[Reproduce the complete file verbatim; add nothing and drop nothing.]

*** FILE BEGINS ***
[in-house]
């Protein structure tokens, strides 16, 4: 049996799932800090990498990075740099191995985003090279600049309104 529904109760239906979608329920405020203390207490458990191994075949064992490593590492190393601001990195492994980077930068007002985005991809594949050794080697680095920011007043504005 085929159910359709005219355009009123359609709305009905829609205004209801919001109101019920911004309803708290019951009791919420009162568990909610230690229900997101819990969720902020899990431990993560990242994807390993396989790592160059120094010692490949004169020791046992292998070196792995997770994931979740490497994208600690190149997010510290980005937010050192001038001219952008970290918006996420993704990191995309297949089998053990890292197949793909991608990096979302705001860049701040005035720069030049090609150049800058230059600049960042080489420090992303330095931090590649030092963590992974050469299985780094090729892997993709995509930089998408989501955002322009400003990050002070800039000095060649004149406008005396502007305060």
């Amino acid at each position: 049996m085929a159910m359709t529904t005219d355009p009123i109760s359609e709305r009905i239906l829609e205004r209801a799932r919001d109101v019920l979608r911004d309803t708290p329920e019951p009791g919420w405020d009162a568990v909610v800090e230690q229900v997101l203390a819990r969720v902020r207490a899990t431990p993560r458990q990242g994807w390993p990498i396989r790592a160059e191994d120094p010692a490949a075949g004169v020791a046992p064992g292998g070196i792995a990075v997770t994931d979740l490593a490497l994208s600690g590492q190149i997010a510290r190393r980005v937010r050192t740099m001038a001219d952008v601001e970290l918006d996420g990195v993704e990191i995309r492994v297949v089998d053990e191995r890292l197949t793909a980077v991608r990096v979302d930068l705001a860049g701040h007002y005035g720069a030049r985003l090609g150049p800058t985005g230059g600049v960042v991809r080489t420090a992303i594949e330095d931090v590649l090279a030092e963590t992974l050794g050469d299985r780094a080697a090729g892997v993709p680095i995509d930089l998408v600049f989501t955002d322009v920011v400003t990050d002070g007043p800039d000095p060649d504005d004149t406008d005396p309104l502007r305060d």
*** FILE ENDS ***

[in-house]
């Protein structure tokens, strides 16, 4: 049996799932800090990498990075740099191995985003090279600049309104 529904109760239906979608329920405020203390207490458990191994075949064992490593590492190393601001990195492994980077930068007002985005991809594949050794080697680095920011007043504005 085929159910359709005219355009009123359609709305009905829609205004209801919001109101019920911004309803708290019951009791919420009162568990909610230690229900997101819990969720902020899990431990993560990242994807390993396989790592160059120094010692490949004169020791046992292998070196792995997770994931979740490497994208600690190149997010510290980005937010050192001038001219952008970290918006996420993704990191995309297949089998053990890292197949793909991608990096979302705001860049701040005035720069030049090609150049800058230059600049960042080489420090992303330095931090590649030092963590992974050469299985780094090729892997993709995509930089998408989501955002322009400003990050002070800039000095060649004149406008005396502007305060």
């Amino acid at each position: 049996m085929a159910m359709t529904t005219d355009p009123i109760s359609e709305r009905i239906l829609e205004r209801a799932r919001d109101v019920l979608r911004d309803t708290p329920e019951p009791g919420w405020d009162a568990v909610v800090e230690q229900v997101l203390a819990r969720v902020r207490a899990t431990p993560r458990q990242g994807w390993p990498i396989r790592a160059e191994d120094p010692a490949a075949g004169v020791a046992p064992g292998g070196i792995a990075v997770t994931d979740l490593a490497l994208s600690g590492q190149i997010a510290r190393r980005v937010r050192t740099m001038a001219d952008v601001e970290l918006d996420g990195v993704e990191i995309r492994v297949v089998d053990e191995r890292l197949t793909a980077v991608r990096v979302d930068l705001a860049g701040h007002y005035g720069a030049r985003l090609g150049p800058t985005g230059g600049v960042v991809r080489t420090a992303i594949e330095d931090v590649l090279a030092e963590t992974l050794g050469d299985r780094a080697a090729g892997v993709p680095i995509d930089l998408v600049f989501t955002d322009v920011v400003t990050d002070g007043p800039d000095p060649d504005d004149t406008d005396p309104l502007r305060d």